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Innovation Inquiries: The Birth of a Research Lab

September 22, 2008 | By Microsoft blog editor

By Rob Knies, Managing Editor, Microsoft Research

Since Microsoft Research New England was announced on Feb. 4, Jennifer Chayes, managing director of the lab, based in Cambridge, Mass., has been hard at work along with her deputy managing director, Christian Borgs. Chayes and Borgs moved east from Redmond facing a prodigious challenge: Offices had to be planned and prepared, relationships with the Boston-area academic community had to be forged, and researchers and associates had to be located and secured. The facility, the newest of Microsoft Research’s six labs worldwide, is focused on new, interdisciplinary research that combines computer scientists and social scientists to explore computing and online advances the future will bring, and as they embarked on this new undertaking, the right organizational direction needed to be set.

In February, Chayes and Borgs discussed their plans for their new venture. In the days before the lab’s official coming-out party, the Microsoft Research New England Opening Symposium, to be held Sept. 22 at the Massachusetts Institute of Technology (MIT), Chayes found a few minutes in her busy schedule to outline the progress made thus far:

Q: How’s life in New England?

Chayes: Life in New England is great. I grew up on the East Coast, and I’ve lived in Cambridge before, so in many ways, it’s like coming home. Of course, I miss my friends and colleagues in Seattle―and the glorious Seattle summers.

Q: How is working on the East Coast different from working in Redmond?

Jennifer Chayes

Jaennifer Chayes

Chayes: For me, the biggest difference has been our proximity to universities. We are adjacent to MIT, a seven-minute subway ride from Harvard, and a ten-minute drive from Boston University. We’re constantly having visits from faculty and students, both for seminars and for collaborations. We also frequently run over to see our academic colleagues. It’s led to a tremendously rich and exciting intellectual environment.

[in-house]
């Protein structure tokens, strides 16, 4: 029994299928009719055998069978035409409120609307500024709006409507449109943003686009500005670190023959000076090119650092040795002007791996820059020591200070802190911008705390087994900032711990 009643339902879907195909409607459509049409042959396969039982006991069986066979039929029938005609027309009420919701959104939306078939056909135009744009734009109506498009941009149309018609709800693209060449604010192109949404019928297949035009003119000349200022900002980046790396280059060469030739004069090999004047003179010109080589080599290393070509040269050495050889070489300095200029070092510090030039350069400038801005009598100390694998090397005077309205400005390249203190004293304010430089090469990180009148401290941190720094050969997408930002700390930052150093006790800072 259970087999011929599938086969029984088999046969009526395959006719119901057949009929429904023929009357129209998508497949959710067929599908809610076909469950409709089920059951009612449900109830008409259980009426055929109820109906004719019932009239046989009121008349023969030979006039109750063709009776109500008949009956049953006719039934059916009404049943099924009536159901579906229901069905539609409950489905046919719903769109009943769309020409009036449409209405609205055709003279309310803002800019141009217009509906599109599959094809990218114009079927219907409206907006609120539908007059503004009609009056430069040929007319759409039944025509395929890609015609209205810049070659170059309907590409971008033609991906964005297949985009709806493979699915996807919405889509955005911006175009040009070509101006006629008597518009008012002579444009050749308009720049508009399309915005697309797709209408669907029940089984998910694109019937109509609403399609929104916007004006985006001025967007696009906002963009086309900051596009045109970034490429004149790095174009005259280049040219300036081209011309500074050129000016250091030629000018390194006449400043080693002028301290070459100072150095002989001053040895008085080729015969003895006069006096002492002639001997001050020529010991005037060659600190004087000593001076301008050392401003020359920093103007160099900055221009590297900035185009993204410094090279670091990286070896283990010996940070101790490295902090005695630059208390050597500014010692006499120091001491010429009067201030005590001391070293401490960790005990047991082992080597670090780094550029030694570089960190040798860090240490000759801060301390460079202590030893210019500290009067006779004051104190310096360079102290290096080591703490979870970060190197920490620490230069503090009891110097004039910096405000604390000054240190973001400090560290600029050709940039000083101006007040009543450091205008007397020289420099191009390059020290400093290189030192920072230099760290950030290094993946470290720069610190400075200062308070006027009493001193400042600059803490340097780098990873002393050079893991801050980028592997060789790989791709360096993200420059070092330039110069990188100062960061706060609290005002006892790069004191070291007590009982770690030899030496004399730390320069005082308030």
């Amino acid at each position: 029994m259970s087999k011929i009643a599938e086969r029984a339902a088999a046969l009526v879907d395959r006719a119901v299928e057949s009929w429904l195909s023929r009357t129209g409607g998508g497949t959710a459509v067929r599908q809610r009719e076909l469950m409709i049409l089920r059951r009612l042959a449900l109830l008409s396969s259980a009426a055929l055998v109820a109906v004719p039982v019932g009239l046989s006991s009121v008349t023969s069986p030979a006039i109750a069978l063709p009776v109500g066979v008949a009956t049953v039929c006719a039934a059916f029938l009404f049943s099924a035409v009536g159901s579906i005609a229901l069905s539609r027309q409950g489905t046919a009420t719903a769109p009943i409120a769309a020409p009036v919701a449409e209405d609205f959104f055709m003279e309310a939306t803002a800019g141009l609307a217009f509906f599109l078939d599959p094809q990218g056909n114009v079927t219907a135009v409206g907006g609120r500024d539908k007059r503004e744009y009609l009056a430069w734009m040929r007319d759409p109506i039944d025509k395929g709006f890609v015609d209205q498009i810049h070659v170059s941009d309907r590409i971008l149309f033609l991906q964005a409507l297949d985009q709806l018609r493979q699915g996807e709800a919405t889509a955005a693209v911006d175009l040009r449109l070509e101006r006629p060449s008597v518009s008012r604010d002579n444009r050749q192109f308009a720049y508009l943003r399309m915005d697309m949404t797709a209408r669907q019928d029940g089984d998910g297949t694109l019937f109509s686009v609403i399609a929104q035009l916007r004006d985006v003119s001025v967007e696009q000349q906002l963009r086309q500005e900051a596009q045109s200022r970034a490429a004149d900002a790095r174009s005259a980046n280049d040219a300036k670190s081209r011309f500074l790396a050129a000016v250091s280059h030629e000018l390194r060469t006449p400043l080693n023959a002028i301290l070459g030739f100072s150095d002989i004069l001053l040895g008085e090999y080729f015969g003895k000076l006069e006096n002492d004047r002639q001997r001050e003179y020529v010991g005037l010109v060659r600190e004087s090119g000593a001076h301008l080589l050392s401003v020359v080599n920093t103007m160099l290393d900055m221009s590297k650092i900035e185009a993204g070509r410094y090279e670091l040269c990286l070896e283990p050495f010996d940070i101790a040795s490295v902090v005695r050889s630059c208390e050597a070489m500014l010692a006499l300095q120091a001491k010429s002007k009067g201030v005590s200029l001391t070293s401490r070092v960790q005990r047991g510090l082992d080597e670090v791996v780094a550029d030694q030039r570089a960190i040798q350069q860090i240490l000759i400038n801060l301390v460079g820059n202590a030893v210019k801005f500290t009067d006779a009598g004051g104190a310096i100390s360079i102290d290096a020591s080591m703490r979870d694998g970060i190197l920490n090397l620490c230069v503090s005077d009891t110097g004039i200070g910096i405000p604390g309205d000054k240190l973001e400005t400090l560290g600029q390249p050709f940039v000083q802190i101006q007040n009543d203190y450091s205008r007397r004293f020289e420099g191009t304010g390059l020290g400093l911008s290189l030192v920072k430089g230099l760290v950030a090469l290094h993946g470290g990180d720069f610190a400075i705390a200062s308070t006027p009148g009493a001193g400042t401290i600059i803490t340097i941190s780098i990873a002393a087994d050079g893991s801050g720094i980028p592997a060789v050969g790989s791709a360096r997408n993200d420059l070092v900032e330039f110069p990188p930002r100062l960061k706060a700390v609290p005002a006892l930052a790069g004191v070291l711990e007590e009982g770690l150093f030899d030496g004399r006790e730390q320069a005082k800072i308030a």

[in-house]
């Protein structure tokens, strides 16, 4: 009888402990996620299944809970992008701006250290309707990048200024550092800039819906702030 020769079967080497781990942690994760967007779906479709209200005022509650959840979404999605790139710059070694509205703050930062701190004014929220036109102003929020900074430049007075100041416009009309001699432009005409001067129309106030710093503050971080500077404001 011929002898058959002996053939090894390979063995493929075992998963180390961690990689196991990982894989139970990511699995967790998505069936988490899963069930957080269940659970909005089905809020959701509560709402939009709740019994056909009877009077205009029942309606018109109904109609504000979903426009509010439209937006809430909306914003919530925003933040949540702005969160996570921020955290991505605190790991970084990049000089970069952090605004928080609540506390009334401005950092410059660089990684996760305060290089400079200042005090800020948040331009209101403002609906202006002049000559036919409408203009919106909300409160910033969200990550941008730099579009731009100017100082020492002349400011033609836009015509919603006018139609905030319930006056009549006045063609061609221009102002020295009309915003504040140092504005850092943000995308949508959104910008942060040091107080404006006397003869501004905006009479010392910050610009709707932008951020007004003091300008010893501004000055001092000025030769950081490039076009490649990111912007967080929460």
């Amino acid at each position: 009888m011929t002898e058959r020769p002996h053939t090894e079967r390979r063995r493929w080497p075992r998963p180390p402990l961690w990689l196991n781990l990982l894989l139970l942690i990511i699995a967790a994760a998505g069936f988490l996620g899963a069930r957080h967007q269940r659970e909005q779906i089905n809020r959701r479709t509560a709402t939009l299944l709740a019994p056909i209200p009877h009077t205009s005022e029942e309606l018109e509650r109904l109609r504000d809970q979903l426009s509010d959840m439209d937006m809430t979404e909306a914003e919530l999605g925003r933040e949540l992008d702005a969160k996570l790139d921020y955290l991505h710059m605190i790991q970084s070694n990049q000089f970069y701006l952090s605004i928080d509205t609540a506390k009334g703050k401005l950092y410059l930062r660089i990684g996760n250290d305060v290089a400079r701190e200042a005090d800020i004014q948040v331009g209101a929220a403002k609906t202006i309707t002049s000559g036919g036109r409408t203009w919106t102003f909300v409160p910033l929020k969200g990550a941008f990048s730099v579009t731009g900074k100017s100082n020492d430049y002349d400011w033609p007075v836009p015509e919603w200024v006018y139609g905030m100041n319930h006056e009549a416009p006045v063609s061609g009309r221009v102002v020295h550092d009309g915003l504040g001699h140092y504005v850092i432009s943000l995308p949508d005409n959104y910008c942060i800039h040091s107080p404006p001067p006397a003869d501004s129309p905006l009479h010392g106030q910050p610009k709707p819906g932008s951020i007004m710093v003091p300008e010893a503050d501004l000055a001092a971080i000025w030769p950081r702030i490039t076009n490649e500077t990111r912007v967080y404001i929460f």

Q: How are the new offices working out?

Chayes: The new office space is fantastic. We have glorious views of the Charles River and the Boston skyline, which serve as inspiration for the nonstop collaboration which occurs in that room. Amazingly enough, we’ve already occupied essentially all the space that’s been built for us, and we are doubling up in some offices. It’s time for more space!

Q: Who’s working with you at the lab at this point?

Chayes: Since the announcement of the lab, we’ve hired two new permanent researchers, seven new post-docs, seven interns, and a large number of visiting researchers―and we’ve had dozens of official faculty visitors since the lab opened in July.

All this is in addition to those of us who were already with Microsoft Research: Christian Borgs, Henry Cohn, Butler Lampson, and me.